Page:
Chilling: Boots and clothes remain intact on a skeleton found at the site of a suicide
The suicide forest of Japan: Mount Fuji beauty spot where up to 100 bodies are found every year
The Aokigahara Forest is a lonely place to die.
So dense is the vegetation at the foot of Japan's Mount Fuji, it is all too easy to disappear among the evergreens and never be seen again.
Each year the authorities remove as many as 100 bodies found hanging at the country's suicide hotspot - but others can lie undiscovered for years.
Exactly why so many choose to end their lives in the forest remains something of a mystery, though it has been suggested that the first among them were inspired by a novel set there.
Azusa Hayano has studied and tended to the forest for more than 30 years. Even he cannot make sense of the trend.
Such is the nature of his work, he is often faced with the grim task of uncovering suicide victims, or stepping in when he finds those for whom it is not too late. He estimates that he alone has stumbled across more than 100 bodies in the past 20 years.
The middle-aged geologist took a film crew from Vice World deep inside the site known as 'Jukai' - the sea of trees - to share what he has learned.
Though Mr Hayano is unable to give any definitive answer as to why so many kill themselves at Aokigahara, he has gained great insight into the behaviour of those desperate enough to venture in with no intention of coming back.
In this haunting documentary he tells the film-makers how clues left among the trees can indicate what went through a person's mind in the moments before they took their own life - or, as is sometimes the case, had a change of heart and chose to live.
His interest in death and despair may seem to stem from morbid fascination, but as the film rolls on it becomes clear that this softly-spoken, pensive man acts out of a desire to understand and prevent these tragedies.
Though the footage includes disturbing stills of bodies found dangling in the forest, perhaps equally chilling are the possessions they leave behind, often signs of distress and indecision.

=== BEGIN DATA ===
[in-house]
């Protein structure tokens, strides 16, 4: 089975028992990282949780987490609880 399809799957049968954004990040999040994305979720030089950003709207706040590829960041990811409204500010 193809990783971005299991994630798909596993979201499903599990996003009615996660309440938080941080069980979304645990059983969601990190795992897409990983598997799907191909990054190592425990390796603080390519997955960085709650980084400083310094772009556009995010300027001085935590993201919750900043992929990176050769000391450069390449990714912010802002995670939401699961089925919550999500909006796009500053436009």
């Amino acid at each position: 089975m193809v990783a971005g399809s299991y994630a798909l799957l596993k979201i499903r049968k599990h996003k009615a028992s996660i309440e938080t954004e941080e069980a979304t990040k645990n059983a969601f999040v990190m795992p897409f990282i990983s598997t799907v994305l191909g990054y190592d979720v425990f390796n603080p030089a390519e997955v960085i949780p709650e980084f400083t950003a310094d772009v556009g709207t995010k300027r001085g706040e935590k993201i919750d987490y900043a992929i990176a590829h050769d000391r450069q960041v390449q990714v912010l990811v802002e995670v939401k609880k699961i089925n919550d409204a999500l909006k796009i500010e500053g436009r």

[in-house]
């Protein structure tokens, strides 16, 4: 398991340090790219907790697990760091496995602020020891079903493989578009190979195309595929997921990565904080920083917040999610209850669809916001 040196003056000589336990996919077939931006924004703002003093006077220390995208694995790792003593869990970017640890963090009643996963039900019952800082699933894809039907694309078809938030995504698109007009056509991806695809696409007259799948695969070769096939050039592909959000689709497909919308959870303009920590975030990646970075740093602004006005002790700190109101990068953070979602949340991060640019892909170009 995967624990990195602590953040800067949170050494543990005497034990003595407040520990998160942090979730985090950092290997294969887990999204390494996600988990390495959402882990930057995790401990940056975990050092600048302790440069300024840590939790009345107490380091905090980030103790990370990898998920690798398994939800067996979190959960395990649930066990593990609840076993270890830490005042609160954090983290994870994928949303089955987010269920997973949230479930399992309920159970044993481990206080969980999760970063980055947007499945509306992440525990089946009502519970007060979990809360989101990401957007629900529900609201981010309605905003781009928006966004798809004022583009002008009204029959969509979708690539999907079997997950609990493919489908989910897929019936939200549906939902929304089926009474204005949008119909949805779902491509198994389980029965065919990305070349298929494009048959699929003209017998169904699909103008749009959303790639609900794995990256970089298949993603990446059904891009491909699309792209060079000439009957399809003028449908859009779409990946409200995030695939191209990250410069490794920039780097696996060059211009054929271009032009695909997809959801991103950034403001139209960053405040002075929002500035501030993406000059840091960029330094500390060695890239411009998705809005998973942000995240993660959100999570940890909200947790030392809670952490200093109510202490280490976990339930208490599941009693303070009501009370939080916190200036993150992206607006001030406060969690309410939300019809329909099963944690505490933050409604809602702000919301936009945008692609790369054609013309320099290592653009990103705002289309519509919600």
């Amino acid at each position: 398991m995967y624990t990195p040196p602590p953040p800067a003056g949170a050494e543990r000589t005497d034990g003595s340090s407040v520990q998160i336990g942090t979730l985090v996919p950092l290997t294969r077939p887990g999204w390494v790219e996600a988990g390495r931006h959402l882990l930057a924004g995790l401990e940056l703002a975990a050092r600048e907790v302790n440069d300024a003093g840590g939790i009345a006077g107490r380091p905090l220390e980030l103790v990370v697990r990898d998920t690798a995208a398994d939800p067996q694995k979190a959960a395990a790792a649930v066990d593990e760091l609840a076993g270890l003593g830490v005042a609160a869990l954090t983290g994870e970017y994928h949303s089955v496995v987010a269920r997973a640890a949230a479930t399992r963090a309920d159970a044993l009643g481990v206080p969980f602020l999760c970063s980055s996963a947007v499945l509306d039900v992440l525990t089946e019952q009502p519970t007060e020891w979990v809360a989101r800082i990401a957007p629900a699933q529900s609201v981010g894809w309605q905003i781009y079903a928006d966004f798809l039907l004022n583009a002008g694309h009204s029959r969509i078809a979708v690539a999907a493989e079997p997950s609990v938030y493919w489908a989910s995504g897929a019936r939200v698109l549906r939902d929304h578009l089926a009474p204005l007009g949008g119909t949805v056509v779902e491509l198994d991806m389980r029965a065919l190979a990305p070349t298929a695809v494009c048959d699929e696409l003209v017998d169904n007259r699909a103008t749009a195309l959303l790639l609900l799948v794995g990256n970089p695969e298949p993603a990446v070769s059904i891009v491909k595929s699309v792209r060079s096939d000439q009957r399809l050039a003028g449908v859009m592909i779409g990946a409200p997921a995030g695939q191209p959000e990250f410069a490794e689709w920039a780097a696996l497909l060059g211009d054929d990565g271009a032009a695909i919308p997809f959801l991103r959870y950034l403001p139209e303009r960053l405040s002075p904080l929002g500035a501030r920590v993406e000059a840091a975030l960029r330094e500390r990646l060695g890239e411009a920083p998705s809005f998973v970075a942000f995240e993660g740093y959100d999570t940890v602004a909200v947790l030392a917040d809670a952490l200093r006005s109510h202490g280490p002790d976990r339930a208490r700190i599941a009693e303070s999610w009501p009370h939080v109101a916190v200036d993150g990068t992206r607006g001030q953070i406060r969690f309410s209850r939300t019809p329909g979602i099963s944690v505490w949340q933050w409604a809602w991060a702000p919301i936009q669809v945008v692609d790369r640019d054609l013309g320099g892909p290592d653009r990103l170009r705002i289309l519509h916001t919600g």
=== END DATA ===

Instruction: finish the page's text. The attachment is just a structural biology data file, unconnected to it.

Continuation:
The film opens with a car abandoned on the edge of the forest, a road map lying open on its front seat. Mr Hayano tells the camera it has been there for months.
'I'm assuming the owner of the car entered from here and never came out,' he says.
'I guess they went into the forest with troubled thoughts.'
Once inside, the crew passes a sign urging would-be suicide victims to think again. Positioned where a public trail turns into a cordoned-off area, for many it is the point of no return.
Above contacts details for the Suicide Prevention Association, the sign reads: 'Your life is a precious gift from your parents. Please think about your parents, siblings and children. Don't keep it to yourself. Talk about your troubles.'
Despite the alarming number of people who seem deaf to such pleas, there are those who change their minds.
Unsure of whether they are ready to die, they often unravel tape behind them, Mr Hayano explains, using it like a breadcrumb trail to guide them back to safety.
'In most cases if you follow the tape you find something at the end,' he told Vice.
'Either you find a dead body or you find traces that someone was there.'
At the end of one such trail, Mr Hayano finds a makeshift camp of tarpaulin and empty tents - evidence, he says, of hesitation. Though he finds no bodies there, a doll nailed to a tree is the remnant of a desperate episode.
Suspended upside down with its faced torn off, it is not a prank, says Mr Hayano, but a curse.
'I think this person was tortured by society,' he says.
Other unnerving finds include an embittered note nailed to a tree, a 'suicide manual' and a number of nooses.
At one point, Mr Hayano spots a yellow tent pitched in the middle of a public trail. Inside is a young man who claims to be camping.
But Mr Hayano, who tells the crew of the time he persuaded a man not hang himself, knows a suicidal person when he sees one.
After a friendly, potentially life-saving exchange, he tells the supposed camper: 'Take your time to think. Be positive.'
However, one final find confirms that there is simply no saving some people. The discovery of a human skeleton, still in clothes and boots, makes for a grisly end to the film.
Mr Hayano, for all his familiarity with death, appears shaken. His job has given him a unique perspective on those who kill themselves.
For him, suicide in Japan has changed over the years. Whereas it was once the preserve of samurai, who would commit ritual 'harakiri' to preserve their honour, today it is merely a mark of social isolation in the modern world.